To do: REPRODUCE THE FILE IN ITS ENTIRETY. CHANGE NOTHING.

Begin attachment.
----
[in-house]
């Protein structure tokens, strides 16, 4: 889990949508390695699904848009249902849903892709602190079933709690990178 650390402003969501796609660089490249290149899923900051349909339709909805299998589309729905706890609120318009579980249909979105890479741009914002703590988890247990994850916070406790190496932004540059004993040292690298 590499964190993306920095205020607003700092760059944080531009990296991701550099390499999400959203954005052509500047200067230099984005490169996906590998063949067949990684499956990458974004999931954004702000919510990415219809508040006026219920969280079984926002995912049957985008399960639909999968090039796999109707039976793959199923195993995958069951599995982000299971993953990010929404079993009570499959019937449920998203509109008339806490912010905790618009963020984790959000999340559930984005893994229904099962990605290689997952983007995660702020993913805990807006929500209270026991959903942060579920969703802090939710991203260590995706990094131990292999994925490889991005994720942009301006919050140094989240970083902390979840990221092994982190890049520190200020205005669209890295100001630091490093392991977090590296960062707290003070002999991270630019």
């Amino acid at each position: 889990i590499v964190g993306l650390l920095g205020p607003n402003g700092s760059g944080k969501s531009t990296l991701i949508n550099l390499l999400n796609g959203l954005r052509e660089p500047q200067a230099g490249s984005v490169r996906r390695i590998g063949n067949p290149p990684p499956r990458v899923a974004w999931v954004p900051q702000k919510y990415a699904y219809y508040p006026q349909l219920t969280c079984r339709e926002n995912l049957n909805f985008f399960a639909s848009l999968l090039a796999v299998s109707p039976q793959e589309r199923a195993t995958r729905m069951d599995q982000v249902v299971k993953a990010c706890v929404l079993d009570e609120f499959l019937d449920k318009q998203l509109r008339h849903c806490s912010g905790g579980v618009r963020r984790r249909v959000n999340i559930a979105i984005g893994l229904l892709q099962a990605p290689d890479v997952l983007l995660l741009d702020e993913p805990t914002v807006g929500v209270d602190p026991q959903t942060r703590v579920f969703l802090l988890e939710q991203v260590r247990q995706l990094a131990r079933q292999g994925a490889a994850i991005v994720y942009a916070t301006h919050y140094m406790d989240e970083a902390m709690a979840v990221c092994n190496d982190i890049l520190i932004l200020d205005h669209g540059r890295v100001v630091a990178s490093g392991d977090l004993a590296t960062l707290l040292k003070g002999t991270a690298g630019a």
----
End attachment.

[in-house]
């Protein structure tokens, strides 16, 4: 889990949508390695699904848009249902849903892709602190079933709690990178 650390402003969501796609660089490249290149899923900051349909339709909805299998589309729905706890609120318009579980249909979105890479741009914002703590988890247990994850916070406790190496932004540059004993040292690298 590499964190993306920095205020607003700092760059944080531009990296991701550099390499999400959203954005052509500047200067230099984005490169996906590998063949067949990684499956990458974004999931954004702000919510990415219809508040006026219920969280079984926002995912049957985008399960639909999968090039796999109707039976793959199923195993995958069951599995982000299971993953990010929404079993009570499959019937449920998203509109008339806490912010905790618009963020984790959000999340559930984005893994229904099962990605290689997952983007995660702020993913805990807006929500209270026991959903942060579920969703802090939710991203260590995706990094131990292999994925490889991005994720942009301006919050140094989240970083902390979840990221092994982190890049520190200020205005669209890295100001630091490093392991977090590296960062707290003070002999991270630019």
């Amino acid at each position: 889990i590499v964190g993306l650390l920095g205020p607003n402003g700092s760059g944080k969501s531009t990296l991701i949508n550099l390499l999400n796609g959203l954005r052509e660089p500047q200067a230099g490249s984005v490169r996906r390695i590998g063949n067949p290149p990684p499956r990458v899923a974004w999931v954004p900051q702000k919510y990415a699904y219809y508040p006026q349909l219920t969280c079984r339709e926002n995912l049957n909805f985008f399960a639909s848009l999968l090039a796999v299998s109707p039976q793959e589309r199923a195993t995958r729905m069951d599995q982000v249902v299971k993953a990010c706890v929404l079993d009570e609120f499959l019937d449920k318009q998203l509109r008339h849903c806490s912010g905790g579980v618009r963020r984790r249909v959000n999340i559930a979105i984005g893994l229904l892709q099962a990605p290689d890479v997952l983007l995660l741009d702020e993913p805990t914002v807006g929500v209270d602190p026991q959903t942060r703590v579920f969703l802090l988890e939710q991203v260590r247990q995706l990094a131990r079933q292999g994925a490889a994850i991005v994720y942009a916070t301006h919050y140094m406790d989240e970083a902390m709690a979840v990221c092994n190496d982190i890049l520190i932004l200020d205005h669209g540059r890295v100001v630091a990178s490093g392991d977090l004993a590296t960062l707290l040292k003070g002999t991270a690298g630019a």